England has Shakespeare, Big Ben, and the Royals. Scotland’s got Nessie, bagpipes, and single-malt whiskey. What about Wales, you ask? Well, as I found out during a recent visit, Wales has got hundreds of delightfully quirky undiscovered pleasures (such as Portmeirion, shown at left).
Tucked into the southwest corner of Great Britain, this verdant green country of 3 million has 11 million sheep, 393,000 people named Jones, an 870-mile coastal walking path, 641 castles, and a seriously hard-to-pronounce language. But perhaps the most unexpected thing about Wales is the quality and character of its hotels. They range from castles and country houses to boutique properties with surprisingly contemporary decor.
I know you’ll love Wales once you discover all that it has to offer – including an emerging local/sustainable food scene and some pretty inventive young chefs. Here are 10 favorite places to stay, all of which I visited last month. Some offer great value, others are splurges, but each is a unique spot from which to experience this welcoming and culture-rich country.
The Penralit: This charming Edwardian mansion hotel called The Penralit, set on 42 acres near Aberporth Bay in West Wales, is an atmospheric and affordable base from which to explore everything from castles and historic steam railways to windswept beaches and flowering gardens. Its 26 rooms were refurbished in 2007 with a comfortable, contemporary style. The Penralit also has two restaurants, the more formal Bay and the indoor/outdoor Terrace, which is the perfect spot to enjoy a glass of wine and a delicious Penralit salad (mixed greens with flaked salmon, prawns, asparagus, and peas) on a sunny day. Rates start at $139/night.
The Plough Inn at Rhosmaen: You’ll never guess what awaits you inside when you pull up to the unassuming stucco-faced Plough Inn at Rhosmaen, in Llandeilo near the Brecon Beacons, a wildly scenic range of sandstone mountains in South Central Wales. Even the modest lobby doesn’t offer a hint of the modern decor – done in sophisticated neutrals or in rich garnet and pale green with brand new contemporary bathrooms – in the 14 rooms and suites. Another delight is the nuanced cuisine (crayfish and prawn ravioli, roast Greshingham duck breast) in the warm and inviting Plough restaurant on the main level. Rates start at $139/night.
The Cawdor: Also in Llandeilo, but this time downtown, The Cawdor is a decidedly contemporary property inside as well, featuring 23 rooms and suites, most with spacious modern bathrooms. The majority are located up a staircase or two on the second and third floor, so be prepared to climb. On the ground level, a flagstone-floored bar and appealing lobby with a fireplace and leather sofas are adjacent to the Georgian-style dining room serving traditional-meets-modern dishes such as herb-rolled pork tenderloin and warm millefeuille of wild mushrooms. Rates start at $100/night (for the smallest rooms) and $130/night and up for the others.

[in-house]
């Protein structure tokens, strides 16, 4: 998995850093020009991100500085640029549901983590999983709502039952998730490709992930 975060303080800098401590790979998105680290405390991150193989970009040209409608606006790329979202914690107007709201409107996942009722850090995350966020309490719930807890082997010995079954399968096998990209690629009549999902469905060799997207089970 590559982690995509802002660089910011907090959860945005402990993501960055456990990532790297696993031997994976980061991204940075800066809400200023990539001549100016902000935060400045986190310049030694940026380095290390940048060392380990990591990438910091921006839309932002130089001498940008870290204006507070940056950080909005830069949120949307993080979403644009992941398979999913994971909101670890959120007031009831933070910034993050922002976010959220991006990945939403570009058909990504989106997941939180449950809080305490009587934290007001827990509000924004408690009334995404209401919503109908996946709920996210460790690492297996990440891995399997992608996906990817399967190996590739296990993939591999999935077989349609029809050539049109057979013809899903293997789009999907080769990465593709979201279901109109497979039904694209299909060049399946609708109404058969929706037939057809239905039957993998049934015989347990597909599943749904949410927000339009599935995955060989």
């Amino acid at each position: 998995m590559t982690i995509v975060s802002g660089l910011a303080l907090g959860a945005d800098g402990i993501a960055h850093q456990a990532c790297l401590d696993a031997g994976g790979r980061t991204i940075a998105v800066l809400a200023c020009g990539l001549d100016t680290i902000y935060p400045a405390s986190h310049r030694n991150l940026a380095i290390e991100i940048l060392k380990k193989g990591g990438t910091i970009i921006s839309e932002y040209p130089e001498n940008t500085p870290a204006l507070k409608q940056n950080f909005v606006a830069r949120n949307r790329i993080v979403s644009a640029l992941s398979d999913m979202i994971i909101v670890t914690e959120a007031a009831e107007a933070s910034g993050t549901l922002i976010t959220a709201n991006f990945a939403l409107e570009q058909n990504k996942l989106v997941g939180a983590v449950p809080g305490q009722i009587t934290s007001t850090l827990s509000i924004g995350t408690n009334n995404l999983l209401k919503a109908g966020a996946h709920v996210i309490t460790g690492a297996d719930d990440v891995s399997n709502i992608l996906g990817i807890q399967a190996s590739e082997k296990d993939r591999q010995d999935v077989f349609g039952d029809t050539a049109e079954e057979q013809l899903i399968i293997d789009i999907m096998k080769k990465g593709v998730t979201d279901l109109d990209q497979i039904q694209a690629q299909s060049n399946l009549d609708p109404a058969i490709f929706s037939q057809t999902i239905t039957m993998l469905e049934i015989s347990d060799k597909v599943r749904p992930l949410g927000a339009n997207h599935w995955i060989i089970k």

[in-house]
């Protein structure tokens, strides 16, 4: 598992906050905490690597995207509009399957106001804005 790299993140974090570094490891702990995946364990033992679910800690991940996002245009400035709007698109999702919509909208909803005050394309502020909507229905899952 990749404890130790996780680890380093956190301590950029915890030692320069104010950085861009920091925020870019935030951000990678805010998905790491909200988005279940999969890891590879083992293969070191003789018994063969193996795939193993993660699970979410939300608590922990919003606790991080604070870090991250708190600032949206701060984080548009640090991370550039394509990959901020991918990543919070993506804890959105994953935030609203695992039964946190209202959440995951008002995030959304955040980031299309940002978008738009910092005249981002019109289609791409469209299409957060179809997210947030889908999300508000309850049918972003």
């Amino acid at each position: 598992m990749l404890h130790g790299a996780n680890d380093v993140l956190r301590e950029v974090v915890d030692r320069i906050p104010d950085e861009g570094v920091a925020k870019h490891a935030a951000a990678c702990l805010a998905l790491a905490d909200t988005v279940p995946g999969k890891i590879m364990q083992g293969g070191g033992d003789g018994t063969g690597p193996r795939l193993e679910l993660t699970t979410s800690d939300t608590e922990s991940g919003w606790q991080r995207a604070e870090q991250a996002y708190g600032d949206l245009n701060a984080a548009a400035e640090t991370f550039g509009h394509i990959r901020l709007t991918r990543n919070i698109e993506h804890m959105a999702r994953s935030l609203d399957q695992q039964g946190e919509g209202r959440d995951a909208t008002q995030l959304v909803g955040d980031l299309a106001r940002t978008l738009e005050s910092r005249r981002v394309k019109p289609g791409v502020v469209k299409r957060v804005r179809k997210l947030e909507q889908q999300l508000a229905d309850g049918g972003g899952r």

Guildhall Tavern Hotel & Restaurant: If you’re a fan of staying away from the popular tourist spots and getting to know a few locals, check out the Guildhall Tavern Hotel & Restaurant, a restored 16th-century coaching inn and restaurant in Denbigh. This Northeast Wales town has a castle with ancient stone walls (there’s a lovely walk around it) and a life-size statue of native son, Victorian-era explorer H. M. Stanley (of “Dr. Livingstone, I presume” fame). Guildhall features 11 charming rooms with modern comforts, but the standout feature is its convivial gastropub-like Denbigh Restaurant and Bar, where the food is both delicious and filling. Rates start at $169/night.
The Castle Hotel: A former coaching inn in seaside Conwy, The Castle Hotel has a Victorian-era red brick and gray granite façade and is full of quirky nooks on the inside. There are 28 rooms in total, all located up massive wooden staircases and varying in size and decor based on price. The hotel’s two main assets are its location right in the center of town, allowing easy access to the castle, the walkable old town wall, and the scenic harbor, and its terrific Dawson’s Bar & Restaurant, where you can go casual with “nibbles” like deep-fried olives or fancy with entrees like pan-roasted breast of duckling. Rates start at $217/night.